The Rhodesian Government confirmed on Tuesday (3 December) that two African leaders had been temporarily released form detention last month to attend a meeting in Lusaka.
SV Plane taxiis and Bottomley and Gardiner down steps and greeted (56 shtos)
GV & SV Crowds with banners (pro Nkomo) (2 shots)
LV PAN Conference Building
LV Group talking as cameramen look on (2 shots)
LV Group talking (2 shots)
SV Group walk towards camera
SV PAN Bottomley & Nkomo pose for photographs
CU & MV Nkomo walks back to conference table (3 shots)
CU & GV Sithole at news conference (2 shots)
PLANE ARRIVES, BOTTOMLEY AND OTHERS DISEMBARK: CROWDS WITH PRO-NKOMO BANNERS: VARIOUS VIEWS GROUP TALKING AND POSING FOR CAMERA: SITHOLE AT NEWS CONFERENCE
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Background: The Rhodesian Government confirmed on Tuesday (3 December) that two African leaders had been temporarily released form detention last month to attend a meeting in Lusaka.
The Government did not name the leaders, but informed sources in the Rhodesian capital, Salisbury, said they were Mr. Joshua Nkomo, leader of te Zimbabwe African People's Union (ZAPU) and the Rev. Nadabaningi Sithole, leader of the rival Zimbabwe African National Union (ZANU).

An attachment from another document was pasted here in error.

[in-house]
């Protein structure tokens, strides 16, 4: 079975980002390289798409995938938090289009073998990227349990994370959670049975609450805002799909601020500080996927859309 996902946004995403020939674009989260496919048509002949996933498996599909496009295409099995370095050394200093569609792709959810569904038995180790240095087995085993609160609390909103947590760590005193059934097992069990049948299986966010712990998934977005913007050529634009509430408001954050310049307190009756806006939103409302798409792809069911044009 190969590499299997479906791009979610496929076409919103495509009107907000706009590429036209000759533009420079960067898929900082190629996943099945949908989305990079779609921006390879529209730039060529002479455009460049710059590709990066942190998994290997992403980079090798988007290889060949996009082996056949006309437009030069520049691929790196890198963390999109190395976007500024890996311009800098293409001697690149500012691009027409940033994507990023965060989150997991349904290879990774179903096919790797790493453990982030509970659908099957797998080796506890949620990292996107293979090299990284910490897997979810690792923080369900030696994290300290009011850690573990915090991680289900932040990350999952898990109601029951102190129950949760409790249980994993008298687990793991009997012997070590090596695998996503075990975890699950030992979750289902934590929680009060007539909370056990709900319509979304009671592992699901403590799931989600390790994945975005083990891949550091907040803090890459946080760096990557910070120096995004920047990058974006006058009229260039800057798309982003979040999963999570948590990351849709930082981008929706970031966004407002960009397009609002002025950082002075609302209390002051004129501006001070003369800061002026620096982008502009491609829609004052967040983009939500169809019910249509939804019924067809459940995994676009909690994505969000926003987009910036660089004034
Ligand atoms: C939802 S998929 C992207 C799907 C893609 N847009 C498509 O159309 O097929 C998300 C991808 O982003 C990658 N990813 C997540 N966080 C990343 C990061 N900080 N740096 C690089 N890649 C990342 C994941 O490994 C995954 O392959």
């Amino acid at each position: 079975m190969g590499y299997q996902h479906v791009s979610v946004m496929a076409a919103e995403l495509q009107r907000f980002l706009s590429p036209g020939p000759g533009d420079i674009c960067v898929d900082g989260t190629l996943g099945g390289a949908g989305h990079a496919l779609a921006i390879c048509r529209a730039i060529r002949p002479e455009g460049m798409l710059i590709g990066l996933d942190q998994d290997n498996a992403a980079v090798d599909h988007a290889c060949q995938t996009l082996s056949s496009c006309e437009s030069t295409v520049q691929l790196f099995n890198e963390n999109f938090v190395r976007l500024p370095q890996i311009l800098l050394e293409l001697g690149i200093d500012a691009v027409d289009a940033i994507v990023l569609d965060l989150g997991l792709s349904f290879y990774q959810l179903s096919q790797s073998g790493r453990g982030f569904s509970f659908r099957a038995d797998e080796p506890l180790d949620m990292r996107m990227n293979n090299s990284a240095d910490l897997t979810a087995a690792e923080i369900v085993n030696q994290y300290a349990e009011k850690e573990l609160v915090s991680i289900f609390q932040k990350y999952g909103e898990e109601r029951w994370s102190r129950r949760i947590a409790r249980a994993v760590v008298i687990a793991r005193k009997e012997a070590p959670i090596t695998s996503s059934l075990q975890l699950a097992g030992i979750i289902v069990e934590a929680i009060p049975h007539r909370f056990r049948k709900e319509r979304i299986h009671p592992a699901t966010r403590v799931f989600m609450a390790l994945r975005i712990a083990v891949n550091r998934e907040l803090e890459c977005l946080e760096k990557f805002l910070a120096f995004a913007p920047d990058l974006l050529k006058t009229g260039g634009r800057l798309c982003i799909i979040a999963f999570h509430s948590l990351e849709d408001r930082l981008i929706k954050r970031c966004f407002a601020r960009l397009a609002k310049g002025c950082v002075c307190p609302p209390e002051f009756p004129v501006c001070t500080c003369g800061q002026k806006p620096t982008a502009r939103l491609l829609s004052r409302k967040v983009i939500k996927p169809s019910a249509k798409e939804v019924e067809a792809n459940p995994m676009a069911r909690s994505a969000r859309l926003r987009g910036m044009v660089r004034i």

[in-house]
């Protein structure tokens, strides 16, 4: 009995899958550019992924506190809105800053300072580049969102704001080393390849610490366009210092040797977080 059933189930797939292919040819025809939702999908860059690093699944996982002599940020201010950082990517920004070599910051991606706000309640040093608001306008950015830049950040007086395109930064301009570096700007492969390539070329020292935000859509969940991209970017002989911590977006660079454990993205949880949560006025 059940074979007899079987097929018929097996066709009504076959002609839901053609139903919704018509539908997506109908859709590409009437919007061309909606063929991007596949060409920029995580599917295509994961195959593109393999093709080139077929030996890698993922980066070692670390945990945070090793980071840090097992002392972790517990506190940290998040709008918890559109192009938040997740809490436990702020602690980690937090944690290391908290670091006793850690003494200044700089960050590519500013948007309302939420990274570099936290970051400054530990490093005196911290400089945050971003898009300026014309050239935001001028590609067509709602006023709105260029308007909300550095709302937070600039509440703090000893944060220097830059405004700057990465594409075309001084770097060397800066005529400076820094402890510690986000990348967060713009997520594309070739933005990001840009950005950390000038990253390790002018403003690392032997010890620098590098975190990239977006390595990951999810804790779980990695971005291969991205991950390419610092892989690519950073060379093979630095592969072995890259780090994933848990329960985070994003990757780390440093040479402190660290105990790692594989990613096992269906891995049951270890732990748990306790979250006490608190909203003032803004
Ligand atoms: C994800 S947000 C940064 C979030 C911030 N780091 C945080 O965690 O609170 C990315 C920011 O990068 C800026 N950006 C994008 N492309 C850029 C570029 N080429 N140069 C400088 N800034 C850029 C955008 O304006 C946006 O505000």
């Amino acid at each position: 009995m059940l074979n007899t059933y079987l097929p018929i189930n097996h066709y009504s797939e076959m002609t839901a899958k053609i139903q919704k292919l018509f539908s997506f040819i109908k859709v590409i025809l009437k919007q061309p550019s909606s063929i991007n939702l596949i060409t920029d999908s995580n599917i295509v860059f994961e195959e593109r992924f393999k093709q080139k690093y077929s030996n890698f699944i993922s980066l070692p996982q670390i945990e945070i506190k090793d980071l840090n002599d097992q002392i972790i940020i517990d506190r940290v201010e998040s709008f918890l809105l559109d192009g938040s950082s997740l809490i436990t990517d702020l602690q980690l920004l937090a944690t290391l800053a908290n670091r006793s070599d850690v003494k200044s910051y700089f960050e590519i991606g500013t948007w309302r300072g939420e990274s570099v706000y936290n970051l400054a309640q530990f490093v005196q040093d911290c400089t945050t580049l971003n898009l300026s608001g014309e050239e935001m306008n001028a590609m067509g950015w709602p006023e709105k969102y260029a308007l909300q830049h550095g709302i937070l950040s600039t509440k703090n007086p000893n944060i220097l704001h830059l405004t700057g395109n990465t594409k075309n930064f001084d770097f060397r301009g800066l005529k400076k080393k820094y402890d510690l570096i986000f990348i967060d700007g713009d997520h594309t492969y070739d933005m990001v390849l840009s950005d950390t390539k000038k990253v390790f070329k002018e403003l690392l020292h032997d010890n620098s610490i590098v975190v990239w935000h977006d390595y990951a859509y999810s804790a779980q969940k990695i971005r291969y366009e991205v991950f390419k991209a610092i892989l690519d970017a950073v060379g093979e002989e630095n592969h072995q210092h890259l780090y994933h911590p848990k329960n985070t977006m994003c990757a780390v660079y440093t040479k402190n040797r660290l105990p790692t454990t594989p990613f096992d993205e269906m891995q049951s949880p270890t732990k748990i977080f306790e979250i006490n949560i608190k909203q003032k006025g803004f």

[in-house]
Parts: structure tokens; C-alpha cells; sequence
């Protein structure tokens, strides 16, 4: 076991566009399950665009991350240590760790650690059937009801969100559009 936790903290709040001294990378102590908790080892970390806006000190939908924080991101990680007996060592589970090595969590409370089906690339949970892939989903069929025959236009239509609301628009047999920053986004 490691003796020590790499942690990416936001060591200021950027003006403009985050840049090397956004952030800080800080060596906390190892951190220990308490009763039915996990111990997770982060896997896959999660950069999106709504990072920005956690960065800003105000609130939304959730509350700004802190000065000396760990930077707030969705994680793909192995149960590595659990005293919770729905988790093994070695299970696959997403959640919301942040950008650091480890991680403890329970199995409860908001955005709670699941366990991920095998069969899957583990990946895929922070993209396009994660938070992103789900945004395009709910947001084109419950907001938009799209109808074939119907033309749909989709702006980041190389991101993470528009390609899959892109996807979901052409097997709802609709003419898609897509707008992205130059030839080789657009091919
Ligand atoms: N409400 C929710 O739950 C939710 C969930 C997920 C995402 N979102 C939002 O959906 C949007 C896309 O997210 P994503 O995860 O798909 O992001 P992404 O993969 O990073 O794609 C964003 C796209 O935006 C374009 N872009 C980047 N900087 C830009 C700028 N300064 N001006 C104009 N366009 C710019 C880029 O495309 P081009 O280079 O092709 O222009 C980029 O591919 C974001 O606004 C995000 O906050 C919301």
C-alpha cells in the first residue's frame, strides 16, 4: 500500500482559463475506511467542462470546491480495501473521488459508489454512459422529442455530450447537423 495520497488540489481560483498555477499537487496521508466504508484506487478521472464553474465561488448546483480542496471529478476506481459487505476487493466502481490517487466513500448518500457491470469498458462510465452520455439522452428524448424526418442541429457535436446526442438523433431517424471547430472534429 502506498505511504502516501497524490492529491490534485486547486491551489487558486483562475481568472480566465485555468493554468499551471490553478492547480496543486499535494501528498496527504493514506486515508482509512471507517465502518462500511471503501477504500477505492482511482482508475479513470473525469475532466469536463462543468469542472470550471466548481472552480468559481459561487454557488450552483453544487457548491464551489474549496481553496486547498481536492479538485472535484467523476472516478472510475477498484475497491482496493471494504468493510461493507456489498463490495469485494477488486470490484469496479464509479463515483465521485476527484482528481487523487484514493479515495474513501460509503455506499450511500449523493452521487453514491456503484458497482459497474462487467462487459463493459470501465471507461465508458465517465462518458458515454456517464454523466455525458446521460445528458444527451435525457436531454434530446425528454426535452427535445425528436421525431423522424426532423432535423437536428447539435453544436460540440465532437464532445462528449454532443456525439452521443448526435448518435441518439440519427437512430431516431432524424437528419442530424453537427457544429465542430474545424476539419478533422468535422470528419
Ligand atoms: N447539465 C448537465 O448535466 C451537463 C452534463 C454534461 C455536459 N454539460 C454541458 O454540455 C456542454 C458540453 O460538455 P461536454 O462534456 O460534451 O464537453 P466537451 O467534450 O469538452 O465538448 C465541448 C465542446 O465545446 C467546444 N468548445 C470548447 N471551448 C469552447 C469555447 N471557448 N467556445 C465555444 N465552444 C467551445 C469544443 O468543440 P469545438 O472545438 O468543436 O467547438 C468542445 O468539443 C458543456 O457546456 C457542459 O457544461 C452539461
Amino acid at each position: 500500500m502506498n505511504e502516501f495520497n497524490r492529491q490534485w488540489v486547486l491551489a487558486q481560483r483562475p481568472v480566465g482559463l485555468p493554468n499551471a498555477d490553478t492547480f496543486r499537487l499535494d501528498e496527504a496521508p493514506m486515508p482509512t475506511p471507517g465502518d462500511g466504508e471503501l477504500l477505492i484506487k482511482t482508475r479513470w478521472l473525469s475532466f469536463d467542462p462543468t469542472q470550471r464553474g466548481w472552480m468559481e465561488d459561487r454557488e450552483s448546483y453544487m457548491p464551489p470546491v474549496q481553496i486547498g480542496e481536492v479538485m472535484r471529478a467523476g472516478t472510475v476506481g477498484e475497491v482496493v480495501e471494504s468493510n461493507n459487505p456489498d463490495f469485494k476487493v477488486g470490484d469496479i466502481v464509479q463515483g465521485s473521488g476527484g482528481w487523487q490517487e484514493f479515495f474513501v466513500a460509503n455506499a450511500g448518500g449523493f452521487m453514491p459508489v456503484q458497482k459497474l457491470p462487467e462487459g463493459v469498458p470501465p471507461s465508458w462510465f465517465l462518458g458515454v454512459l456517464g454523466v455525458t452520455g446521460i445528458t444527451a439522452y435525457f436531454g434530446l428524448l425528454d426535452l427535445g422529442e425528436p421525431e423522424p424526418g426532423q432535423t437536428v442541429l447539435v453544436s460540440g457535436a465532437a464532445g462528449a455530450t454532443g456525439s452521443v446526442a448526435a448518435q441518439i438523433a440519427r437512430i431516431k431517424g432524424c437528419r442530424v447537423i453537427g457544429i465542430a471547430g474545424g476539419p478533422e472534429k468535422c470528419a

According to the sources, a party of six nationalist leaders... two each form ZAPU, ZANU and the African National Council (ANC), the country's main legal black political group, flew form Rhodesia to Lusaka on 11 November.
They had secret talks with the leaders form Zambia, Tanzania, Botswana and Mozambique.
Both Mr. Nkomo and Rev. Sithole have been under detention since 1964, nearly a year before Prime Minister Ian Smith's regime made its Unilateral Declaration of Independence.
Observers see the short release of the two prisoners as the most important breakthrough for years in attempts to solve the Anglo-Rhodesian constitutional dispute.
And indications are that last month's talks could lead to full scale manoeuvres aimed at the calling of a round table conference of Rhodesian opinion to trash out the political future of the white ruled country.
Mr. Nkomo and Rev. Sithole have remained focal points of African nationalist aspirations in Rhodesia despite a decade of detention.
Though political rivals, they are both implacably opposed to Prime Minister Ian Smith's rule, and believe there must be majority rule in the southern African country of 270,000 whites and 5.7 million blacks.
The profiles of the two men were filmed in 1964 and 1965, believed to have been their last public appearances.
Mr. Nkomo was at a conference in 1965 with the Commonwealth Secretary Bottomley. He'd been brought to the meeting site form a detention camp.
Rev. Sithole was filmed in 1964 at a press conference in Salisbury after he'd returned form a two-month tour of East Africa.